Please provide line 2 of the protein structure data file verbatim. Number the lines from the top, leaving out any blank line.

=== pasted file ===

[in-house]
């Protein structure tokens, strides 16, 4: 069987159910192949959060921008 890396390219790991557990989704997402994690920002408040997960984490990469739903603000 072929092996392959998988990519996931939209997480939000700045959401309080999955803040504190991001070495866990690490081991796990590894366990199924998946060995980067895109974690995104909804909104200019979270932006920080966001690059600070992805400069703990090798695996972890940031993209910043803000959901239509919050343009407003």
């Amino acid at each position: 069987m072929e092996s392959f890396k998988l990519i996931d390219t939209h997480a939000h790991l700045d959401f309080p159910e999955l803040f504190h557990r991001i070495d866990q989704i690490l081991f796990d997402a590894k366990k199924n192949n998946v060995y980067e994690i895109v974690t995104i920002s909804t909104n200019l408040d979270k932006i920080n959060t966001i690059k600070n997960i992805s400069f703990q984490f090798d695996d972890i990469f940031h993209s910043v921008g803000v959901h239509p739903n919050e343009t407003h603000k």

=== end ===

């Protein structure tokens, strides 16, 4: 069987159910192949959060921008 890396390219790991557990989704997402994690920002408040997960984490990469739903603000 072929092996392959998988990519996931939209997480939000700045959401309080999955803040504190991001070495866990690490081991796990590894366990199924998946060995980067895109974690995104909804909104200019979270932006920080966001690059600070992805400069703990090798695996972890940031993209910043803000959901239509919050343009407003």